All too often, we live with a tired room scheme because we don’t think our budget will stretch to a proper makeover. But interior blogger Chelsea Stonier of The House That Black Built might just have proven that you can make a big difference on a relative shoestring.
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Granted, she was lucky enough to inherit a beautiful claw-footed roll-top bath, which was already in situ when she bought her Cheshire home. But her ‘up for anything’ approach to DIY made the real difference.
‘We were willing to give almost everything a go ourselves, with no prior experience or knowledge,’ she says.
The existing bath led the way for Chelsea in terms of design. ‘We wanted to be sympathetic to the Victorian era but give it a modern twist, and our choice of tiles really drove this forward,’ she says.
‘We chose a clean and simple elongated, white gloss metro tile for the walls, topped with a traditional border. By keeping it all the same colour, it was easy to apply a modern look to the classic room.’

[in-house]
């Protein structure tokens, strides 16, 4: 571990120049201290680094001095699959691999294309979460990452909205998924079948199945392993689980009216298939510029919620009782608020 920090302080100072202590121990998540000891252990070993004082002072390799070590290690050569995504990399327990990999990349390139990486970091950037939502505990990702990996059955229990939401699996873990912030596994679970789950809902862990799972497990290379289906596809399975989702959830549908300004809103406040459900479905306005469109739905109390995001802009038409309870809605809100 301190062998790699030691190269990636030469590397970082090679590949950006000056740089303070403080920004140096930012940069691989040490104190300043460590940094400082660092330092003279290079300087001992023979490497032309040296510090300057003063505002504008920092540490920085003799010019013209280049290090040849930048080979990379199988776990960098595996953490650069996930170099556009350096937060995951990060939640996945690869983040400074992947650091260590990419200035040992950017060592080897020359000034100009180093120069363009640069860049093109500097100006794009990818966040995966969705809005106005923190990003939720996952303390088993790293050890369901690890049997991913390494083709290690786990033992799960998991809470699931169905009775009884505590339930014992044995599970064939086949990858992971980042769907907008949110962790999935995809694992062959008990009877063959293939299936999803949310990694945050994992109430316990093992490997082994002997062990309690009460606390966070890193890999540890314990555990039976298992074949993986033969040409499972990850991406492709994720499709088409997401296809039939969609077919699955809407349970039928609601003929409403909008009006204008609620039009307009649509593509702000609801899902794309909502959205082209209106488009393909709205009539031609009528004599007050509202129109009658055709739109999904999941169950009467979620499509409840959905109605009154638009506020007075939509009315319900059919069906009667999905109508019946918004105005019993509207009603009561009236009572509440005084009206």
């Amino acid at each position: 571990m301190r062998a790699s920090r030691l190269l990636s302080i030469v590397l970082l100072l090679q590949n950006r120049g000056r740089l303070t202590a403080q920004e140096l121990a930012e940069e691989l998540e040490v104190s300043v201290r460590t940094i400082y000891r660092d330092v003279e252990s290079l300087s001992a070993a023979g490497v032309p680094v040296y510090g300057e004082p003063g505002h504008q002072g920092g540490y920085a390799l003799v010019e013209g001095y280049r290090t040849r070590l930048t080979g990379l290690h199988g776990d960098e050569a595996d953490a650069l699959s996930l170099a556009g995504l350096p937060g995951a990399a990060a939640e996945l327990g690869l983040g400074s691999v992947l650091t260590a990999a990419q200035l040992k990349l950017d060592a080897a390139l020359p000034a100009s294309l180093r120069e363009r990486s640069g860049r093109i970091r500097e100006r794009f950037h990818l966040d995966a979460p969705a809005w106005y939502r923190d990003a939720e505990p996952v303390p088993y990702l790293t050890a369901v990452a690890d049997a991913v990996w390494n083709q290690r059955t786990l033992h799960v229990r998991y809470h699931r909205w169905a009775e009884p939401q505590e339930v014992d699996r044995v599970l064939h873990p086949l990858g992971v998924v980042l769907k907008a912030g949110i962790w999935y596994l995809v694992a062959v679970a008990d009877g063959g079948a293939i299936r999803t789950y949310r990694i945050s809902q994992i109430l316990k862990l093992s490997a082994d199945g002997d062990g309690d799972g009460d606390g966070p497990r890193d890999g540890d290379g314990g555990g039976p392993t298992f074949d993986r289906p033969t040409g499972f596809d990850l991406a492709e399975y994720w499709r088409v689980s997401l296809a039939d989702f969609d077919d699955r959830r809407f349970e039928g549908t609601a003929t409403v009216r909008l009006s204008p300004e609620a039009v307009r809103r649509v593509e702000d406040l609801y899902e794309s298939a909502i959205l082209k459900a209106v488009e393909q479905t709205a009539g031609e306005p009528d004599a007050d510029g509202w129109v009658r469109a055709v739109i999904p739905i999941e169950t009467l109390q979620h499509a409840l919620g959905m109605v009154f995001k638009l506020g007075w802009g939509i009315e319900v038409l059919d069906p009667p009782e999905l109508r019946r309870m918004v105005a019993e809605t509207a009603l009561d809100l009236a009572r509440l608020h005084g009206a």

And that was done with chocolate brown walls and crisp black accessories, including framed prints, towels, lighting and a handy bath rack.
‘As the wall tiles were so simple, we wanted to go for drama on the floor,’ says Chelsea. ‘We chose a beautifully patterned monochrome floor tile to add interest. It’s a way to wow without being overpowering.’
Chelsea refrained from bright paint or accessories in the bathroom, relying on house plants to add restful pops of green.
Chelsea removed the wall between the loo and the shower, then installed a new cubicle to open up the space. She kept the high-level WC, because she felt it worked beautifully within the period property.
‘To me, it’s really important to honour the age, character and feel of your home before giving it your own stamp,’ Chelsea explains. ‘When purchasing new bits and pieces, try to expand on what you already have and enhance the existing features.’
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Chelsea picked shutters made of faux wood which makes them perfect for the wet conditions of a bathroom, since they are unlikely to warp or crack – a risk with some hardwood and MDF versions. ‘I see plantation shutters as being an investment for resale too – they add extra value,’ she says.
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As evidenced above, the DIY approach definitely paid off for Chelsea. ‘What we saved on labour, we got to spend on products that we really adored instead, plus you get the added satisfaction of having done something yourself!’